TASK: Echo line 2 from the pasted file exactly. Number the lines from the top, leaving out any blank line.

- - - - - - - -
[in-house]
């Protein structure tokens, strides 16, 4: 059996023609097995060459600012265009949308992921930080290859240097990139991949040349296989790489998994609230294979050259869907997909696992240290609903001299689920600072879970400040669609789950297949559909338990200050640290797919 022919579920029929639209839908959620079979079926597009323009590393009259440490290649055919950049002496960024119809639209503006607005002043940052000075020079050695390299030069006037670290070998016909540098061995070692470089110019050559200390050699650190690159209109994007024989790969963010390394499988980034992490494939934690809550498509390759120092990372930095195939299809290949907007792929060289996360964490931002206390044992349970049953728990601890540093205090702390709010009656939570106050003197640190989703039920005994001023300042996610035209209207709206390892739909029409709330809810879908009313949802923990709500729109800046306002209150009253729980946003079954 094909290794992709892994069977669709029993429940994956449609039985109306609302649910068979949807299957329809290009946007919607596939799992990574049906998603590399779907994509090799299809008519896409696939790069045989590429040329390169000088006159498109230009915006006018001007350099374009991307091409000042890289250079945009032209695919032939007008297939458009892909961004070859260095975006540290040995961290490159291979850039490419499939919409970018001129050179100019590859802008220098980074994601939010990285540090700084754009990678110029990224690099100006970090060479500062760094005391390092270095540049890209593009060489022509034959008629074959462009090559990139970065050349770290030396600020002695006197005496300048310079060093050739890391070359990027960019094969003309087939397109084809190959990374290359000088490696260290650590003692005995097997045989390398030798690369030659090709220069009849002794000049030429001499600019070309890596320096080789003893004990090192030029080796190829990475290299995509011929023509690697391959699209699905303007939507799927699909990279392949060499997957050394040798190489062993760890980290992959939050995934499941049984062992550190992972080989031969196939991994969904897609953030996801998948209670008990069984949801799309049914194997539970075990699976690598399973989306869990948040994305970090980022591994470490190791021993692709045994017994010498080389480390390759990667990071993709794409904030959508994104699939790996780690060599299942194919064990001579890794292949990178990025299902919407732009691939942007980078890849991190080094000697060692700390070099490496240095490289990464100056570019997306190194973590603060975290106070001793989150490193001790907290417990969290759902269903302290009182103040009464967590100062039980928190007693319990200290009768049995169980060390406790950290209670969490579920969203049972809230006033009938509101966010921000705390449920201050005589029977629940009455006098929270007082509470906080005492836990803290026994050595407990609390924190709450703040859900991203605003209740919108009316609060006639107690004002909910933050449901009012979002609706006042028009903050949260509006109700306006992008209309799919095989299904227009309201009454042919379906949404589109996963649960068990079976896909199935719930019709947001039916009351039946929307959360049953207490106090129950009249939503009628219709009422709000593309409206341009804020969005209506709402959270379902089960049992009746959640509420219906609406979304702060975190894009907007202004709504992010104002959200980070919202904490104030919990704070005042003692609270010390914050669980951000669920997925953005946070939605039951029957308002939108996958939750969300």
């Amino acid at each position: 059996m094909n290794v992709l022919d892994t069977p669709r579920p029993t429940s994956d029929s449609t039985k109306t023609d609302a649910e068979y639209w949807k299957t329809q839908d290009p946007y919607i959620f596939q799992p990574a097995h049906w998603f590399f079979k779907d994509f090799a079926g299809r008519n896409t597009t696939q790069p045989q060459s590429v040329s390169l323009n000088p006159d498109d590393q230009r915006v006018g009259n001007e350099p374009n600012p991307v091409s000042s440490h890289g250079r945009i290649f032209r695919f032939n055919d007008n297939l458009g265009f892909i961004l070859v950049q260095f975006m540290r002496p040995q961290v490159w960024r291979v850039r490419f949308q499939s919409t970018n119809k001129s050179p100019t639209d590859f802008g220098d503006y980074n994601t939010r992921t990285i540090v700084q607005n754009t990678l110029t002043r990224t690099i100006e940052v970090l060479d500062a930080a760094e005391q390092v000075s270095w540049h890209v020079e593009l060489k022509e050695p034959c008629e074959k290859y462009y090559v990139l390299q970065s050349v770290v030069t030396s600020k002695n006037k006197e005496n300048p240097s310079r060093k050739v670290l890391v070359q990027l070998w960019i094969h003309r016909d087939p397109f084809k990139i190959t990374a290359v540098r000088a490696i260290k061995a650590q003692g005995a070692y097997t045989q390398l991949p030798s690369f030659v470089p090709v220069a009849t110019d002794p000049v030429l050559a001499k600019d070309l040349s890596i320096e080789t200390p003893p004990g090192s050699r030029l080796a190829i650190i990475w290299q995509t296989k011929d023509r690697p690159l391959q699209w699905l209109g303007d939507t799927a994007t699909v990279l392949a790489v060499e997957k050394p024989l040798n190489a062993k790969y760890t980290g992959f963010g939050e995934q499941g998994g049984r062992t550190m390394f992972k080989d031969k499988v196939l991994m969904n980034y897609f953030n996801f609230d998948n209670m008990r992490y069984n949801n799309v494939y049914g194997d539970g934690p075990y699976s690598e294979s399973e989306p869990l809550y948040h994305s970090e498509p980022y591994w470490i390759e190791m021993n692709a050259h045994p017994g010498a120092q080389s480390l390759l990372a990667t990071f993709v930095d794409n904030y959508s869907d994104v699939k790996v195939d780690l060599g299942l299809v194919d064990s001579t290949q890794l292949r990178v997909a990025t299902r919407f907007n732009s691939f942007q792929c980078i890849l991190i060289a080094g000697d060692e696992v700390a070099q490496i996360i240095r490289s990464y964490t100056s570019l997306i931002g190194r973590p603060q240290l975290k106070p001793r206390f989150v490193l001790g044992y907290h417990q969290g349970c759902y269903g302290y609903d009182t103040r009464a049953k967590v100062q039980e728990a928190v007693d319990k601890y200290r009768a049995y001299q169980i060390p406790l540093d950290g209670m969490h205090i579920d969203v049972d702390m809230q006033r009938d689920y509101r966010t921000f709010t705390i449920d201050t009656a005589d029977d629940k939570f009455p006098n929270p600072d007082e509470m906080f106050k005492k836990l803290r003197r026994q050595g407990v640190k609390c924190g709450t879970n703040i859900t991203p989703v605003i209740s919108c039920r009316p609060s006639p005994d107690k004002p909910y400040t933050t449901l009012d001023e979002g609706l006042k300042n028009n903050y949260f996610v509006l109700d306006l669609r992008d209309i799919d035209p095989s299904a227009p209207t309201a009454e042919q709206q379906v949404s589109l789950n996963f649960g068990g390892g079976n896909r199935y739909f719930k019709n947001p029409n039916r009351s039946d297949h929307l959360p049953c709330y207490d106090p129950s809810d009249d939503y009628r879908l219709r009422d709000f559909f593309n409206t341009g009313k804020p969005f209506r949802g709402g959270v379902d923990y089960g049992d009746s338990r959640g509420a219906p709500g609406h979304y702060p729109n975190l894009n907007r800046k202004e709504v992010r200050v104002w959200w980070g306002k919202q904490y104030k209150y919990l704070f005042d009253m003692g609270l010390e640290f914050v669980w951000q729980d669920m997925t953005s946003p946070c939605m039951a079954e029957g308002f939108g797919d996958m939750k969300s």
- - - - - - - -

């Protein structure tokens, strides 16, 4: 059996023609097995060459600012265009949308992921930080290859240097990139991949040349296989790489998994609230294979050259869907997909696992240290609903001299689920600072879970400040669609789950297949559909338990200050640290797919 022919579920029929639209839908959620079979079926597009323009590393009259440490290649055919950049002496960024119809639209503006607005002043940052000075020079050695390299030069006037670290070998016909540098061995070692470089110019050559200390050699650190690159209109994007024989790969963010390394499988980034992490494939934690809550498509390759120092990372930095195939299809290949907007792929060289996360964490931002206390044992349970049953728990601890540093205090702390709010009656939570106050003197640190989703039920005994001023300042996610035209209207709206390892739909029409709330809810879908009313949802923990709500729109800046306002209150009253729980946003079954 094909290794992709892994069977669709029993429940994956449609039985109306609302649910068979949807299957329809290009946007919607596939799992990574049906998603590399779907994509090799299809008519896409696939790069045989590429040329390169000088006159498109230009915006006018001007350099374009991307091409000042890289250079945009032209695919032939007008297939458009892909961004070859260095975006540290040995961290490159291979850039490419499939919409970018001129050179100019590859802008220098980074994601939010990285540090700084754009990678110029990224690099100006970090060479500062760094005391390092270095540049890209593009060489022509034959008629074959462009090559990139970065050349770290030396600020002695006197005496300048310079060093050739890391070359990027960019094969003309087939397109084809190959990374290359000088490696260290650590003692005995097997045989390398030798690369030659090709220069009849002794000049030429001499600019070309890596320096080789003893004990090192030029080796190829990475290299995509011929023509690697391959699209699905303007939507799927699909990279392949060499997957050394040798190489062993760890980290992959939050995934499941049984062992550190992972080989031969196939991994969904897609953030996801998948209670008990069984949801799309049914194997539970075990699976690598399973989306869990948040994305970090980022591994470490190791021993692709045994017994010498080389480390390759990667990071993709794409904030959508994104699939790996780690060599299942194919064990001579890794292949990178990025299902919407732009691939942007980078890849991190080094000697060692700390070099490496240095490289990464100056570019997306190194973590603060975290106070001793989150490193001790907290417990969290759902269903302290009182103040009464967590100062039980928190007693319990200290009768049995169980060390406790950290209670969490579920969203049972809230006033009938509101966010921000705390449920201050005589029977629940009455006098929270007082509470906080005492836990803290026994050595407990609390924190709450703040859900991203605003209740919108009316609060006639107690004002909910933050449901009012979002609706006042028009903050949260509006109700306006992008209309799919095989299904227009309201009454042919379906949404589109996963649960068990079976896909199935719930019709947001039916009351039946929307959360049953207490106090129950009249939503009628219709009422709000593309409206341009804020969005209506709402959270379902089960049992009746959640509420219906609406979304702060975190894009907007202004709504992010104002959200980070919202904490104030919990704070005042003692609270010390914050669980951000669920997925953005946070939605039951029957308002939108996958939750969300």